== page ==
• reducing and preventing serious harm;
  • setting and testing higher standards; and,
  • promoting competition and positive change.

While the FCA will prioritise those risk groups outlined above, it will continue to monitor for other consumer risks of harm, and, where appropriate act to address these.

When MCCLs assess the potential for harm which their business activities may pose, there are a number of additional areas which should be taken into consideration.

These include:

  • review proposed changes in the ways of working, which should be assessed for any unintended negative consequences that they may have on customers.
  • review their ability to demonstrate that they retain proper oversight of third parties and that outsourced providers continue to comply with the standards of customer service and compliance which is expected of the regulated firm.

Lastly, the FCA has expressed its expectation that MCCLs play their part in helping the economy adapt to a more sustainable long-term future. The Regulator highlighted that a firm’s own governance and culture will be critical drivers of its performance on environmental and climate matters, and reminded firms to confirm their climate-related disclosure requirements.


How fscom can help

The FCA expects firms to reflect on the issues highlighted in the letter and to  use these to challenge how they operate. Firms must be able to demonstrate, in light of these key risks, that their systems and controls continue to ensure consumers are treated, communicated with, and have their complaints handled fairly.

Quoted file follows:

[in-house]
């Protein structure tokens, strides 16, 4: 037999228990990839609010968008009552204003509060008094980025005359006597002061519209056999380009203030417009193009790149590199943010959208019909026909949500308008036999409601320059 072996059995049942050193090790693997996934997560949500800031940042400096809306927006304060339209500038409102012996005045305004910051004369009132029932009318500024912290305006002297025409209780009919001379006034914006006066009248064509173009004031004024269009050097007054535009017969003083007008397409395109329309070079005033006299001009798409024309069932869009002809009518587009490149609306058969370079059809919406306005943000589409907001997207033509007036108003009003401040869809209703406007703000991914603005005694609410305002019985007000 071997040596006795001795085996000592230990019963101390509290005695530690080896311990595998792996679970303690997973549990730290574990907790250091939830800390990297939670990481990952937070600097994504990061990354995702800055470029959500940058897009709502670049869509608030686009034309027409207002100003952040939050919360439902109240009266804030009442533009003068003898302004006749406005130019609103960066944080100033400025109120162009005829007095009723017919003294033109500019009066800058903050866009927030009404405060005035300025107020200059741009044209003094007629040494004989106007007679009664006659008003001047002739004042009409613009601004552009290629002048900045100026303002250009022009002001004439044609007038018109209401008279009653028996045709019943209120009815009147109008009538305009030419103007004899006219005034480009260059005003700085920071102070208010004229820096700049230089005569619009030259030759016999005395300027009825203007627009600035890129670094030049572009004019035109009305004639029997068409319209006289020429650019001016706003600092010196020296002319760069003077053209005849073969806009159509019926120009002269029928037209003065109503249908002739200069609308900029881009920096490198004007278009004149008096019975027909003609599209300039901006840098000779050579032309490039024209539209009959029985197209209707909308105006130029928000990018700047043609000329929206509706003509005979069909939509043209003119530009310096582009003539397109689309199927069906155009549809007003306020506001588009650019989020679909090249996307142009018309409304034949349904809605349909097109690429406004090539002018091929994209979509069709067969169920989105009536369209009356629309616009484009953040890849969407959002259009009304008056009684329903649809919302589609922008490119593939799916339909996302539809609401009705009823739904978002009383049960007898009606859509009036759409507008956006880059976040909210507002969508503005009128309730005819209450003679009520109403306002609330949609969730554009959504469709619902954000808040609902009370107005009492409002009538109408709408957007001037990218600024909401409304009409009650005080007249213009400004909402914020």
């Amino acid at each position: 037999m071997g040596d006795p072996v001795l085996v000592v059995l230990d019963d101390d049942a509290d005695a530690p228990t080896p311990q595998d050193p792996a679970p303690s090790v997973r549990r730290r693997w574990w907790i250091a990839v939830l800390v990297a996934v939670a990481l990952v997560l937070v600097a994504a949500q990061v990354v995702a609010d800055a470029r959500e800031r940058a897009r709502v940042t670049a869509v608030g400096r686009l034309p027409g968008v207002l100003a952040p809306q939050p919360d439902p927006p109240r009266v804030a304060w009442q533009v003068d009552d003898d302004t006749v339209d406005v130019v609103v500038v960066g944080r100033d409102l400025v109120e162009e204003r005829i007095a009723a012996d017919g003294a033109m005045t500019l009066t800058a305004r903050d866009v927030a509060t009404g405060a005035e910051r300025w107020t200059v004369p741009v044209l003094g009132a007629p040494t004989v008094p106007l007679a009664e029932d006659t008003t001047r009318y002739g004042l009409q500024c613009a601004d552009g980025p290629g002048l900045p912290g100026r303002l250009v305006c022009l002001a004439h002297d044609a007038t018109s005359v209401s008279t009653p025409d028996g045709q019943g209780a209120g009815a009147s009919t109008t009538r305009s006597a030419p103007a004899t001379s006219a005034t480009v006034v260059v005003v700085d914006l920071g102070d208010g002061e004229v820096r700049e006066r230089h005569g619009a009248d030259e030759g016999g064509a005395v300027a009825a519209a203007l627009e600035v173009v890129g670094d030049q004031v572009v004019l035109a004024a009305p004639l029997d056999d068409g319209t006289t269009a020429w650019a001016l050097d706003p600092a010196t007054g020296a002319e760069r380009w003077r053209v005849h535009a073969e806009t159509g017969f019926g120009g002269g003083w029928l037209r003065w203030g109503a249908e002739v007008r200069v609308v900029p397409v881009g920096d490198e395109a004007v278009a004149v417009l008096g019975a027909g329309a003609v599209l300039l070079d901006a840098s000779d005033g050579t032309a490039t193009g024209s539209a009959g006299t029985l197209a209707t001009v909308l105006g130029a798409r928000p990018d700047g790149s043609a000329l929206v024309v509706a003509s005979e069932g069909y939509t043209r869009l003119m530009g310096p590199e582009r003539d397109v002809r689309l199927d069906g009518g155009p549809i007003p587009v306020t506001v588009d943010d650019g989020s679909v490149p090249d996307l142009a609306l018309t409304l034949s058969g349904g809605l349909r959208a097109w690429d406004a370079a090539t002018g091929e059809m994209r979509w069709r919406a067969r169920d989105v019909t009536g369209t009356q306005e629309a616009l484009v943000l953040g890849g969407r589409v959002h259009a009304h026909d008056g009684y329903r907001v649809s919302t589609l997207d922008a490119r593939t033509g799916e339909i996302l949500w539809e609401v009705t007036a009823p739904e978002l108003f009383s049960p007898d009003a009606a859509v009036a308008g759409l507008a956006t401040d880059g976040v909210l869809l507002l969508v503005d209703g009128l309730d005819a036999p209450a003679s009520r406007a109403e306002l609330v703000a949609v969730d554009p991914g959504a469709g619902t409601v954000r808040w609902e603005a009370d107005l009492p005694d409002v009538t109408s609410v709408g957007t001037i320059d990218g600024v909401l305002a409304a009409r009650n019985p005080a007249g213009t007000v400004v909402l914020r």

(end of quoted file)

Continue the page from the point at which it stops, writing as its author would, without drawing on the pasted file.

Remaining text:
Our experts can help you to assess your compliance with these requirements in a way that is proportionate to your business.

Our consumer credit service offering includes:

  1. Gap analysis: We can support you with the provision of a gap analysis which covers not only the four priority areas outlined above, but the firm’s broader compliance and regulatory readiness. Our work includes review and analysis of governance and oversight arrangement, risk managements and core business functions.
  2. Remediation: We can support you through the remediation process by helping you to understand any opportunities for development, your obligations with regards to your regulated activities and regulatory risk profile, and supporting the implementation of new policies, systems, or controls.
  3. Workshops and Training: Under the new Consumer Duty and in-line with the priority areas identified, the FCA expects firms and their staff to be able to demonstrate how they are working towards securing the best possible outcomes for their clients.

We can support with the provision of training and workshops covering the following areas: Consumer disclosures, Fair treatment of customers, Treating vulnerable consumers fairly, financial promotions, and complaints handling.

Get in touch today to find out how we can be of service to your business.


This post contains a general summary of advice and is not a complete or definitive statement of the law. Specific advice should be obtained where appropriate.